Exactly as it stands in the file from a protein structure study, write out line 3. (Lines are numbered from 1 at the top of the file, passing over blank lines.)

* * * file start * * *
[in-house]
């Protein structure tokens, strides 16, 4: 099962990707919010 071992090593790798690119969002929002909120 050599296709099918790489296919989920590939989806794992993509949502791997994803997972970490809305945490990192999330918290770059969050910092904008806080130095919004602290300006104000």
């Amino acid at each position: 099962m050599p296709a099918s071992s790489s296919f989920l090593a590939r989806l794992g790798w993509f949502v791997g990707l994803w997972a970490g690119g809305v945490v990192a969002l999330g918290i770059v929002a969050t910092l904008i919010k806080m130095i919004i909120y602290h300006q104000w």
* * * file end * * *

């Amino acid at each position: 099962m050599p296709a099918s071992s790489s296919f989920l090593a590939r989806l794992g790798w993509f949502v791997g990707l994803w997972a970490g690119g809305v945490v990192a969002l999330g918290i770059v929002a969050t910092l904008i919010k806080m130095i919004i909120y602290h300006q104000w």